Friends in Chiang Mai

In January I boarded a plane to Chiang Mai, Thailand with the feeling that I was traveling into a completely new life. I was incredibly anxious. The kind of anxious that makes you want to throw up–a lot. I thought to myself, ‘you’re leaving your comfort zone for four months and you might hate it’. I was very wrong. Here’s how I went from feeling foreign (faring in Thai) to local in less than 14 weeks.

1. I Learned The Language

I knew about as much Thai as a newborn Thai child when I came to Chiang Mai.

This city is very developed and full of backpackers, making it somewhat easy to function without knowing how to say more than hello and thank you. However, I live in a non-tourist section of the city so the beginning of the semester brought countless songtao (taxi) rides that began with me telling the driver where to go, and resulted in walking a considerable distance to it from wherever we were dropped off.

As mentioned in a previous post on street food in Chaing Mai, I’m vegetarian. It’s not hard to be vegetarian in Chiang Mai since everything is made fresh and can therefore be modified to be meatless. Despite this, I managed to unsuccessfully order dishes without meat almost every time I ate at a Thai restaurant.

After weeks of taking Thai language and asking locals how to say this or that, I can proudly say that when I get into a songtao I’m confident I’ll be dropped off at my desired destination. I can be sure that the food I order will be meat free and the coffee I buy will be ‘nit noi waan’ (less sweet).

Also I can count to 100 in Thai so that’s a cool party trick.

2. I Learned The City

Once I mastered the art of telling a songtao driver where I wanted to go, my friends and I began seeing more and more of Chiang Mai.

We’d take a free day to get lost in the old city, or wander around campus, or stumble upon dingy Thai restaurants that pretty much require you to order in Thai.

If a passerby were to ask me three months ago how to get to Thapae gate or Suthep road, I’d probably look around aimlessly for a few seconds before admitting to being clueless. Now that I’ve gotten lost around this city and opened my eyes during songtao rides, I can almost always tell a fellow farang where to go.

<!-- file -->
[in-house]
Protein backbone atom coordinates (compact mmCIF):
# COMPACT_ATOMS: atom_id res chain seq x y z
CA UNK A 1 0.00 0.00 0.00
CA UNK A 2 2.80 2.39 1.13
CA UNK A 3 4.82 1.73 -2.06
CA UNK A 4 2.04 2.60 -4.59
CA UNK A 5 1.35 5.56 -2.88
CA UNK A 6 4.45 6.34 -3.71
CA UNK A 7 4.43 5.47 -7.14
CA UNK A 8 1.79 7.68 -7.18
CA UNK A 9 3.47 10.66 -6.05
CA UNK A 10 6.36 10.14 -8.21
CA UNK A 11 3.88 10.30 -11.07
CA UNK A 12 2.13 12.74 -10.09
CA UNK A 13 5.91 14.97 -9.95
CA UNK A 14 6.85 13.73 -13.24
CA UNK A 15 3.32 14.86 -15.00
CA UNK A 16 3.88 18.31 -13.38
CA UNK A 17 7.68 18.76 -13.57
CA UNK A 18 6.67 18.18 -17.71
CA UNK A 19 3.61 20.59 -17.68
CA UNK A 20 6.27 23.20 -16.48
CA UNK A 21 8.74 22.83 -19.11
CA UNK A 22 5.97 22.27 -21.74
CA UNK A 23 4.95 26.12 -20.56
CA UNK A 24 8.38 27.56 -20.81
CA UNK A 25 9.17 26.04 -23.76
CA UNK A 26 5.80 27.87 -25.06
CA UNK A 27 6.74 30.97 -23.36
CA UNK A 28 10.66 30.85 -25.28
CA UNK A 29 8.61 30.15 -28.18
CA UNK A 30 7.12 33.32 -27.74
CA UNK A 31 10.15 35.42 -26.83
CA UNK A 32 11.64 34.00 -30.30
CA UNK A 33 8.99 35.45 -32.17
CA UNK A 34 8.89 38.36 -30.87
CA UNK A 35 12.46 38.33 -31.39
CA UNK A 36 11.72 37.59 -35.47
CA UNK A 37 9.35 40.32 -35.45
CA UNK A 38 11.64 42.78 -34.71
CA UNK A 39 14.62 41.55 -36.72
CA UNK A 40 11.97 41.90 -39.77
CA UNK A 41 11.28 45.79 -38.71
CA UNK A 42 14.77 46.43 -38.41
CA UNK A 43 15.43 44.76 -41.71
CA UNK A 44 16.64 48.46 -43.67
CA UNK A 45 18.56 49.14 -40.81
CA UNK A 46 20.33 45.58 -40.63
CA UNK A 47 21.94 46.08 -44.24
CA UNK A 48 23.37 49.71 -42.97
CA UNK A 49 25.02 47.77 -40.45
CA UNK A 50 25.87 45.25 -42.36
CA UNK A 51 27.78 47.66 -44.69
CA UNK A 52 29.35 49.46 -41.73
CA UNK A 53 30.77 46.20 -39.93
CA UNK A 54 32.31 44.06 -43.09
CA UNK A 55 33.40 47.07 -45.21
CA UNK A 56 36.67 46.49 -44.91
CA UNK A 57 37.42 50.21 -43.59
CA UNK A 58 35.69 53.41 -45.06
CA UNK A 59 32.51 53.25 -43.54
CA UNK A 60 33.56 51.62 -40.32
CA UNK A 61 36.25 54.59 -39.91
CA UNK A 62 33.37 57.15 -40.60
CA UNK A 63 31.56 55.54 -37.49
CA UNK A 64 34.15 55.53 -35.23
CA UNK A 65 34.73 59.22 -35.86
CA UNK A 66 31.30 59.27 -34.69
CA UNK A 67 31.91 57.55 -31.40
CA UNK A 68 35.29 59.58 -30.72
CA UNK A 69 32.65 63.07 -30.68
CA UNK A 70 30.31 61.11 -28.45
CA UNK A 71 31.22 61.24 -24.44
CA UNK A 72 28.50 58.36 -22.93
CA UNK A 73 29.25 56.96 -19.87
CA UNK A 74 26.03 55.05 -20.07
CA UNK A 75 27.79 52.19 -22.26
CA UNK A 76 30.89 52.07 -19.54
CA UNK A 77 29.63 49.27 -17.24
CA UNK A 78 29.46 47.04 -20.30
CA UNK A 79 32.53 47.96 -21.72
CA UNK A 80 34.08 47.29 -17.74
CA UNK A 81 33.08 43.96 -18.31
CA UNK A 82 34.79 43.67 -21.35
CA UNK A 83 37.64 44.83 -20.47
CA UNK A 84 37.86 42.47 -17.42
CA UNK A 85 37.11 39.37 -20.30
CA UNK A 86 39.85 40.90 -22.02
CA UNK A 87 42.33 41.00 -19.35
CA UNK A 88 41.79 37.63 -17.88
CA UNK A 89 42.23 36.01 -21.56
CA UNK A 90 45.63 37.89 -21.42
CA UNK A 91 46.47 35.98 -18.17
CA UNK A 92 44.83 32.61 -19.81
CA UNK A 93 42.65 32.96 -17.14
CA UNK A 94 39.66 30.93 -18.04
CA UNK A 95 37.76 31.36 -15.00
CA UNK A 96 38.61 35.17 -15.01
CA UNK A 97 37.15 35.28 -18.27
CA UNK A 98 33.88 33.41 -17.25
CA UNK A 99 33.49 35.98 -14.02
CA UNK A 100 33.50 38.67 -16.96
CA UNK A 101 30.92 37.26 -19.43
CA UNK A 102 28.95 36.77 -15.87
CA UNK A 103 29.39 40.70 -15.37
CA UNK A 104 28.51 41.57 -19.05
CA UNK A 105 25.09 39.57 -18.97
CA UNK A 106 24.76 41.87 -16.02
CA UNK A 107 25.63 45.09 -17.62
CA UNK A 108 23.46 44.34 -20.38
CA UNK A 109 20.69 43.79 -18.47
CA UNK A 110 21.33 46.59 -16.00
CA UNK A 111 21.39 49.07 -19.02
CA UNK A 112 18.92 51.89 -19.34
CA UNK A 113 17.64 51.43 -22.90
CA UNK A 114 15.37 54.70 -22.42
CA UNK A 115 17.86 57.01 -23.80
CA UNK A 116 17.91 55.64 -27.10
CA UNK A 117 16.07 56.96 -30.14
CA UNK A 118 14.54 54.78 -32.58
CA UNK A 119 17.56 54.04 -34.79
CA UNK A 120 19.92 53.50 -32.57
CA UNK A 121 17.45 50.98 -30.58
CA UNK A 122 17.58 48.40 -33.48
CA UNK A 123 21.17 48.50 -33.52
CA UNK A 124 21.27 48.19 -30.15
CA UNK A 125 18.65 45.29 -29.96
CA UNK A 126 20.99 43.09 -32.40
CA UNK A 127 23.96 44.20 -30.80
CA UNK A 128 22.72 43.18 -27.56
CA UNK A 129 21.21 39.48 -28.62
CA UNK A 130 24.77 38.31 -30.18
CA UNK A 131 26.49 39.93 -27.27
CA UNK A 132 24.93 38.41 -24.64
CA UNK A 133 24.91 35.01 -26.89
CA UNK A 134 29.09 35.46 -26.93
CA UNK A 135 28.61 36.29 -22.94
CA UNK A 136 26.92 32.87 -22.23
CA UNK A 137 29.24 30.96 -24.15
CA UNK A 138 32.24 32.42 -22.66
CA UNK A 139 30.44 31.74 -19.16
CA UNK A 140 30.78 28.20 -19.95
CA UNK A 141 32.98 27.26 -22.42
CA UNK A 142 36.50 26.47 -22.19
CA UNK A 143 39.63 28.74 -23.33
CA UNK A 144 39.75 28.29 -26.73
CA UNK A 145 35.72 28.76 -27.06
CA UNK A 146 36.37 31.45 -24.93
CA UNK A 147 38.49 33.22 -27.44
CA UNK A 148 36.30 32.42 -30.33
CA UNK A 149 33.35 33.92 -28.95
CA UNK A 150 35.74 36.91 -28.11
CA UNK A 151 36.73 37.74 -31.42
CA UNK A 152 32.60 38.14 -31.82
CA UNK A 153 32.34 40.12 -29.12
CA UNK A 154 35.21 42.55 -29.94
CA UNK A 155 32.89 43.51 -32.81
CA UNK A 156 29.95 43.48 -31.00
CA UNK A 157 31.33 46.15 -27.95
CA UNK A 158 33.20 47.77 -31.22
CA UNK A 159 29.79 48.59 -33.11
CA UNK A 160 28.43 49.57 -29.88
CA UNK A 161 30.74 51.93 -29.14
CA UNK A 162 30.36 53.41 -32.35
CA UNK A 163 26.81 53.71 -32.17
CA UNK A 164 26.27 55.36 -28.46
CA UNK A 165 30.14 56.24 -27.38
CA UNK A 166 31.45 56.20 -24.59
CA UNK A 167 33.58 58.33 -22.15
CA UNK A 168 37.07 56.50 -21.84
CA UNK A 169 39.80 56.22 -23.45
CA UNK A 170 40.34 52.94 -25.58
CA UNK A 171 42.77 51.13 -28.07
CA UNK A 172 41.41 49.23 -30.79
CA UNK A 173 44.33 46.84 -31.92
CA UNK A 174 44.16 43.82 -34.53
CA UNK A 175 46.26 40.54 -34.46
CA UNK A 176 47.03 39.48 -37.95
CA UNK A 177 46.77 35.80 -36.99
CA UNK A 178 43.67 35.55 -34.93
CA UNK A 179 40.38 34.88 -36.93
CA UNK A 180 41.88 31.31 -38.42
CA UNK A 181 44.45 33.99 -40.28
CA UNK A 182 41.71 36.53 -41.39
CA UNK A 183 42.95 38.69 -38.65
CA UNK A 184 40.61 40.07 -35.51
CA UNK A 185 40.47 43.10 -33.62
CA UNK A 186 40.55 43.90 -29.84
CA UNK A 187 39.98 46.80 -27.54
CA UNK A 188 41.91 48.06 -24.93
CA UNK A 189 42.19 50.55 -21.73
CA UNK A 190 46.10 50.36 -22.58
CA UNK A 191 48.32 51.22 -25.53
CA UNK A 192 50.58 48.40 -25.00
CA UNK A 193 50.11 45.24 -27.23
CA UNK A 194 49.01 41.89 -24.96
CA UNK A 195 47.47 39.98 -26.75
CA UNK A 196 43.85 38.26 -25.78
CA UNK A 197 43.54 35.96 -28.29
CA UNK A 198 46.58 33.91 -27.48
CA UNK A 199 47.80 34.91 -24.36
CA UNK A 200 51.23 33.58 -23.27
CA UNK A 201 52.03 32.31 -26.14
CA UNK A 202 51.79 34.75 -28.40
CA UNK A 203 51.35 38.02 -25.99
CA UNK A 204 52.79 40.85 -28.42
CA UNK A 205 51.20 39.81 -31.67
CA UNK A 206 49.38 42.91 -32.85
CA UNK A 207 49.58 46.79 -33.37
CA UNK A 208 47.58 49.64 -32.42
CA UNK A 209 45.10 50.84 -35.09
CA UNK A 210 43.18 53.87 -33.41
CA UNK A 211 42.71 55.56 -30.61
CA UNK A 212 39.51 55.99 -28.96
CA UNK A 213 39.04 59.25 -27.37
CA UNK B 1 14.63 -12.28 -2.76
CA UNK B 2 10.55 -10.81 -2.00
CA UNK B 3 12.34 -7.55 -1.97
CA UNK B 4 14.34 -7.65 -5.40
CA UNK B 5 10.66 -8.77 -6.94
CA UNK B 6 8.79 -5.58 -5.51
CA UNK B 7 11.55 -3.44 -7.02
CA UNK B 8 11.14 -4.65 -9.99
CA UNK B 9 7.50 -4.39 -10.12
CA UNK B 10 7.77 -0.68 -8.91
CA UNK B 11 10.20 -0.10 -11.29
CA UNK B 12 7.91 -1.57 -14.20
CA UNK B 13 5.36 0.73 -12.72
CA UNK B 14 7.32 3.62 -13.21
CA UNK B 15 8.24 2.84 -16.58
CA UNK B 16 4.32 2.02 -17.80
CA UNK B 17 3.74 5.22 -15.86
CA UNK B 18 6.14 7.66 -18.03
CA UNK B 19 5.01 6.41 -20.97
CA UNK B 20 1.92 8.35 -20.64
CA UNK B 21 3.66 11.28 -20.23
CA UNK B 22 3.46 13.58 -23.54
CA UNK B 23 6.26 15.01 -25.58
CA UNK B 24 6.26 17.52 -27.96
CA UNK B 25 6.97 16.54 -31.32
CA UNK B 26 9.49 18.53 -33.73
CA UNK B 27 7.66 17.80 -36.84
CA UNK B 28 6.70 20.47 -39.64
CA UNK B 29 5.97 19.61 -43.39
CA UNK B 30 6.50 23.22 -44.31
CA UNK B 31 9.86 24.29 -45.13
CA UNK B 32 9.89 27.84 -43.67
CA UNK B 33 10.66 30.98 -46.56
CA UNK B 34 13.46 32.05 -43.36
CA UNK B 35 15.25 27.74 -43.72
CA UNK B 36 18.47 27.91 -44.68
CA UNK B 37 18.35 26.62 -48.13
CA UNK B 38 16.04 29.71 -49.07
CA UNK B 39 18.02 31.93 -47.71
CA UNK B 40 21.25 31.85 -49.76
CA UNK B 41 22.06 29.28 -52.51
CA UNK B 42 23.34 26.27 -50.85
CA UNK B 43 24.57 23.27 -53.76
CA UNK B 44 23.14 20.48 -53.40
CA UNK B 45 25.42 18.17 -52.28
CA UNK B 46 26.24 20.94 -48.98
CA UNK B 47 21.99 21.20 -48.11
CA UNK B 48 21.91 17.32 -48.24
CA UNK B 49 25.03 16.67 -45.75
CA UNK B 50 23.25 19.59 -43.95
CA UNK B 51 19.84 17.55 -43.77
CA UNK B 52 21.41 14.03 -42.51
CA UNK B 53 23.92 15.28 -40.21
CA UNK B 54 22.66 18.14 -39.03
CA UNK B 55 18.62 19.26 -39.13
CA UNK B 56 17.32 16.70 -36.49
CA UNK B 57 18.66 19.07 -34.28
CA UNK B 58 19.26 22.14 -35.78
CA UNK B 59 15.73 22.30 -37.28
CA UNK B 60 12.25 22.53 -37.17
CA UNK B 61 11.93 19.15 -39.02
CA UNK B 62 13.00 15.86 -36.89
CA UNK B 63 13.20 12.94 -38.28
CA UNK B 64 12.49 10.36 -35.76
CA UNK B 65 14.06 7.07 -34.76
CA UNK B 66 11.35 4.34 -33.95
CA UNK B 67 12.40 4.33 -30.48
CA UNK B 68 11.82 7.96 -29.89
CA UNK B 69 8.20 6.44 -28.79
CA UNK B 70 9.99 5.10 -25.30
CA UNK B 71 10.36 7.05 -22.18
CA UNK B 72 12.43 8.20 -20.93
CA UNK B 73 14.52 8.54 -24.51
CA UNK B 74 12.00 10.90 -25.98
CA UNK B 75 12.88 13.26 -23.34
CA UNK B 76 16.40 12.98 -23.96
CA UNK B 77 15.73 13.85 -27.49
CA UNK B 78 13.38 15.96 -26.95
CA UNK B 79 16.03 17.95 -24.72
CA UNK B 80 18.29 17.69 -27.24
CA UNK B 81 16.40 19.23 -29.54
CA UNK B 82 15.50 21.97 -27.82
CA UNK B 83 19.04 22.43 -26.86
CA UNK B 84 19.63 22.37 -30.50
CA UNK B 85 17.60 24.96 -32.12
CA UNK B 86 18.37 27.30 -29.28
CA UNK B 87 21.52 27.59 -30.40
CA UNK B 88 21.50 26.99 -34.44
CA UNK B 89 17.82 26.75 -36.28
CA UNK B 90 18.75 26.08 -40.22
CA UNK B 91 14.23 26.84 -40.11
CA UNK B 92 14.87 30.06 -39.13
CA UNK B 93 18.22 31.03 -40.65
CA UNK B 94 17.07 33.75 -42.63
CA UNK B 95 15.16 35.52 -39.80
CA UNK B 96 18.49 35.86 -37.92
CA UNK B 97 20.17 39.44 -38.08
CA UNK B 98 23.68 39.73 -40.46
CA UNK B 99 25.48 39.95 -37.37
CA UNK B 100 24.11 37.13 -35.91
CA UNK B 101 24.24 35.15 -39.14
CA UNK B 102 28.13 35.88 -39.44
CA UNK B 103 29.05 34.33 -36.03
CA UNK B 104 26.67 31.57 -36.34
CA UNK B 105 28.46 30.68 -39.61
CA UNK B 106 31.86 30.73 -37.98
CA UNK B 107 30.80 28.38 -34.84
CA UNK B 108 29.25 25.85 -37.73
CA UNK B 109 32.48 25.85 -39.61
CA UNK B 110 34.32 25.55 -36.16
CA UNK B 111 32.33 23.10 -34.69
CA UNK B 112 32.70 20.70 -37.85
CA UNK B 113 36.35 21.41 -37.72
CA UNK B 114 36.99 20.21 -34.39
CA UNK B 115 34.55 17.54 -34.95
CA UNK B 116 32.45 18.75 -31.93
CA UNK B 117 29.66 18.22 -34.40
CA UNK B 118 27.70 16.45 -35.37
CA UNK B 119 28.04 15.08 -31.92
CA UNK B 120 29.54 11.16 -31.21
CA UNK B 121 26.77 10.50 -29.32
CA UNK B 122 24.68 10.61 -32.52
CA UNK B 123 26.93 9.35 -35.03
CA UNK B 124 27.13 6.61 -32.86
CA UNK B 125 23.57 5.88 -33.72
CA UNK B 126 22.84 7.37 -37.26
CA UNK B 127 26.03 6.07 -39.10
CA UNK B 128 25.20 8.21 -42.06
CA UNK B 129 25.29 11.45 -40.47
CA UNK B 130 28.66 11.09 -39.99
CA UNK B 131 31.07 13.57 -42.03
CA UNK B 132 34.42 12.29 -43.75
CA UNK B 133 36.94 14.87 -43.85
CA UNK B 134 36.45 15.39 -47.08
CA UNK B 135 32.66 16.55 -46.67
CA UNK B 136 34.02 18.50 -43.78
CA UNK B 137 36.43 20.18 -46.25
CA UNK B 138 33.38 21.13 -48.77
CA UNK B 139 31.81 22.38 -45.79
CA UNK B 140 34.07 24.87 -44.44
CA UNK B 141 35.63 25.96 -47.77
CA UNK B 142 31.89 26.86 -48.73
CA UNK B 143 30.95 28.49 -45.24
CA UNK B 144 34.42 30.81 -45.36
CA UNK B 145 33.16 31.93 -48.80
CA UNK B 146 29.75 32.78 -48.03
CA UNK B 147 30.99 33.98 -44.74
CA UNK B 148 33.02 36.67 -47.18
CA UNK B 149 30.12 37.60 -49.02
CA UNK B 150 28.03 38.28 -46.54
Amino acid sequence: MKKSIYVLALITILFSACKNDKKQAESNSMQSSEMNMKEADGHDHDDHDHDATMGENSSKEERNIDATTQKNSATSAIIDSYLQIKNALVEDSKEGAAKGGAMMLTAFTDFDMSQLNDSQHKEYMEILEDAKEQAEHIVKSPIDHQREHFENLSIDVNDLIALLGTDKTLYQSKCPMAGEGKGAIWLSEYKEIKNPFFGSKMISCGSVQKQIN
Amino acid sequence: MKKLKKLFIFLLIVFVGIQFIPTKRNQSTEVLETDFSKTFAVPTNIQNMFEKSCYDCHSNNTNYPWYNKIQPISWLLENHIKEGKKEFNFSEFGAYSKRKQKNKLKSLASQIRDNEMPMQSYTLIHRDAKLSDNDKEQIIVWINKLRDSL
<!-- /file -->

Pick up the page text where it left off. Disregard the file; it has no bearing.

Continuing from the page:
*I’m going to be honest and confess that giving tourists directions gives me a sense of superiority–it makes me feel like the farang with the upper hand…

Chiang Mai

3. Hang Out With Locals

I cannot express how incredible it has been having a Thai roommate. The network of Thai friends that us TEAN students have made has helped us not only learn Thai faster, but it has been a lesson in culture that very few backpackers experience.

When we travel, we realize how lucky we are to have friends that teach us how to interact with and respect the people of this amazing country. Chiang Mai having such a western influence allows for even long-term travelers to avoid the “hassle” of changing their behaviour to cater to Thai cultural norms. Living with and spending time with young Thais has made me more aware of my words and actions than I thought I could be, and my appreciation for that is immense.

Thai roommate
My Thai roommate and me

These three simple steps to feeling local don’t seem like much, but they will surely help you feel more at home than you can imagine. By that, I don’t mean the home you left behind; I mean the new city you’ve turned into a home.

14 weeks after my flight into a new life, I can confidently say Chiang Mai feels like a new home.

Cara Taylor  is a student at the University of Redlands and a TEAN Featured Blogger. Cara is currently studying abroad with TEAN in Chiang Mai, Thailand.